H1Z1: Servers fail to survive launch day

H1Z1
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H1Z1: Servers fail to survive launch day

H1Z1

H1Z1

H1Z1

H1Z1

By Graphic Designer

Sony Online Entertainment, creators of the EverQuest and PlanetSide games, released its newest title, H1Z1, on Steam for Early Access play January 15.

H1Z1 will be a free-to-play game after early access. Launch day went quite unexpected, showing major server malfunctions inhibiting players’ exploration in this zombie survival sandbox game. Trust me, it hurt a lot after having to think of a username and then not be able to enter the game. Nothing seems worse for a game developer than to see a stream on Twitch.tv of 49,000 people watching the streamer get malfunction error “G99” try, after try, after try. These problems have surely hindered the large marketing campaign SOE is currently pushing featuring many ads promoting streamers “surviving” in the game. It seems SOE needs to focus more on its servers surviving the demand it has bolstered for the game. A comforting tweet from John Smedley, the President of SOE, says, “thanks for your patience. Believe me we won’t sleep till this is fixed.”

H1Z1 gameplay is shaped around the unknown circumstances that go down when you see another player. This moment of fight or flight outweighs any view you may have of zombies, so don’t dismiss it just because it has zombies. You become overwhelmed with emotion, screaming, questioning yourself and doubting the capability of slicing up the invader that is trying to loot the same camp as you. You will have an advantage when scouting out possible loot locations if you have the upper level items such as a rifle equipped with a long scope. For all the slow ones like me, I don’t suggest open valleys as a means for trekking.

There are extensive abandoned camps and towns set up to hold random spawns of loot items. I became extremely OCD going through each cabinet, barrel and dresser, and then made sure I didn’t miss anything in the campers or cars in the back. But be careful, as these are the places everyone navigates to. There is a high probability that a player may run into a horde of zombies or another person searching for the same luck in loot. Bandages are a good item to have when wandering into these camps, and wolves or a spare zombie may be lurking behind the next wall.

Players start out the game by looking for water and food to maintain the Hydration and Energy bars above zero percent. Look for blackberries in the shrubs for an easy food item. You can keep your energy up if you stockpiled enough. Naturally, traveling increases your hunger, but be aware that items in your bags will amass a weight that will speed up the hunger process.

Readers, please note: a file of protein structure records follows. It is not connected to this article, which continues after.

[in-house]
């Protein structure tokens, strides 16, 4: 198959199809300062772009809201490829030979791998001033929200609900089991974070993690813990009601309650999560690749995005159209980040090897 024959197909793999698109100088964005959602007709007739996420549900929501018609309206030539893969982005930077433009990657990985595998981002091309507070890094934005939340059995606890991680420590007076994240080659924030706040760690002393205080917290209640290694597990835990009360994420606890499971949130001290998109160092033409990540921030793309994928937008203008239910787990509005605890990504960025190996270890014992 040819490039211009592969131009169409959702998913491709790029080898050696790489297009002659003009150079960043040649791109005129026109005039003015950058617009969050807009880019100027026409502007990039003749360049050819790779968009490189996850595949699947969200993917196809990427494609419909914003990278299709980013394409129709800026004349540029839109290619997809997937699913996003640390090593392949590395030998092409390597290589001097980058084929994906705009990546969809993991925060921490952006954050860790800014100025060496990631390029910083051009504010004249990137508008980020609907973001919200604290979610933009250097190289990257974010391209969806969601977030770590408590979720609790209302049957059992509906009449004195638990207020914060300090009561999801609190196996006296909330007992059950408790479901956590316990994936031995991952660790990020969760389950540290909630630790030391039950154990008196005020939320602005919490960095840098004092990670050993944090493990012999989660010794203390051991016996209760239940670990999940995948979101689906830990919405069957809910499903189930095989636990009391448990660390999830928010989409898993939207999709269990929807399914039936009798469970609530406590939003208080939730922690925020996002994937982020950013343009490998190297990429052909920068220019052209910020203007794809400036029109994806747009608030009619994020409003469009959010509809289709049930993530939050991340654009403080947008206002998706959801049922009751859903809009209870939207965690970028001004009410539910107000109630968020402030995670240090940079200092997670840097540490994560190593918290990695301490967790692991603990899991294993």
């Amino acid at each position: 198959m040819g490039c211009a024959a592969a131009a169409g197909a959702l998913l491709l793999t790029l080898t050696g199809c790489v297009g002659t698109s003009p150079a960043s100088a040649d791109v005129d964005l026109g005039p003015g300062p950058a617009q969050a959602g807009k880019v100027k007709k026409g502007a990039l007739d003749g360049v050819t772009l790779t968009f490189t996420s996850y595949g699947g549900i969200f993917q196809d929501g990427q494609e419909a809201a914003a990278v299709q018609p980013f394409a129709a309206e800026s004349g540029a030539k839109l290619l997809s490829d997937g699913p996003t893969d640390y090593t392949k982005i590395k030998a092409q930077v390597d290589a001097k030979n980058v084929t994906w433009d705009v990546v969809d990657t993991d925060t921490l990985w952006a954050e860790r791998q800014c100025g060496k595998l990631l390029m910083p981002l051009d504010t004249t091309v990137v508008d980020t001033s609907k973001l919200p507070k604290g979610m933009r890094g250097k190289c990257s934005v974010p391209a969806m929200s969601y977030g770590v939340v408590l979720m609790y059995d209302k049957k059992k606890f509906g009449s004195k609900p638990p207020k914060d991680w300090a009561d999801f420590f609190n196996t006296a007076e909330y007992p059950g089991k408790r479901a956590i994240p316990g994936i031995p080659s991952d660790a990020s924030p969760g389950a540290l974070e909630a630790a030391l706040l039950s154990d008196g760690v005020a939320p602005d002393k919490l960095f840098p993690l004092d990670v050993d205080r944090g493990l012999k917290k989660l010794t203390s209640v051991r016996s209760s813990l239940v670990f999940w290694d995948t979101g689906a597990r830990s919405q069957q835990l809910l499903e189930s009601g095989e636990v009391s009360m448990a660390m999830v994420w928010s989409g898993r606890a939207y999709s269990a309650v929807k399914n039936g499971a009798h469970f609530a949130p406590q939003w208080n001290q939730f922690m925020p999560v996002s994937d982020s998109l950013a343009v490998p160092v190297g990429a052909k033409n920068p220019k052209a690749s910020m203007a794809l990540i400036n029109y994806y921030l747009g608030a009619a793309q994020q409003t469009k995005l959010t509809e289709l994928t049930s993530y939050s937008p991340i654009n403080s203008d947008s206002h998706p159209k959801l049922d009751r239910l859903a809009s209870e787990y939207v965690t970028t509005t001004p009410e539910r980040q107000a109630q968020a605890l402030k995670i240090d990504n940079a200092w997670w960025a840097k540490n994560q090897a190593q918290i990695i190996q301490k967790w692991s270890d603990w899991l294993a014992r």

Nothing is more exciting than your first Player vs. Player win, but your adrenaline really kicks in when you go to check out what the player had and discover a treasure trove of goods, and you immediately start rushing to stuff everything into your inventory. In this moment of tunnel vision, don’t forget that he may have had friends with him.

The art of H1Z1 is of a game in Alpha stage of development. Right now it is satisfactory but has massive potential for more. There are questionable aspects that I expect to be cleared up environment-wise, such as the major expanses of water only being knee-deep, but I can tell that SOE has learned from other survival games in recent years. I guess the company is just trying to evade the implementation of swimming.

H1Z1 has definitely impressed me with some basic concerns that have stemmed from other survival games, such as door codes on your crafted shelters that would allow friends to enter. This was one of the first major updates to a similar game, Rust, several months after its Alpha release.

A buzzing concern of players, pre-release of H1Z1 was the in-game monetization efforts of SOE. Articles and posts were written informing that H1Z1 would not be a pay-to-win game.

“We are not interested in selling weapons,” John Smedley wrote on Reddit in April 2014. “We are not selling power.”

But to the public’s surprise on launch day, contained in airdrops that anyone can pay to have dropped above their head, are guns and other items. The community is outraged, and Steam and Smedley are offering refunds for purchases of the game if you find airdrops to be a problem. Much of the community is naming Smedley a liar, posting quotes and videos showing the contrast of previous months’ assurance that H1Z1 would not be pay-to-win.

I don’t recommend buying H1Z1 in early access, as there is much to be done to it before it goes to free-to-play. In most cases you get lucky with a game purchase being more than satisfactory in early access then escalating to a high price on full release, but H1Z1 is quite the opposite. Check back in on this game in a couple months, or wait until full release.

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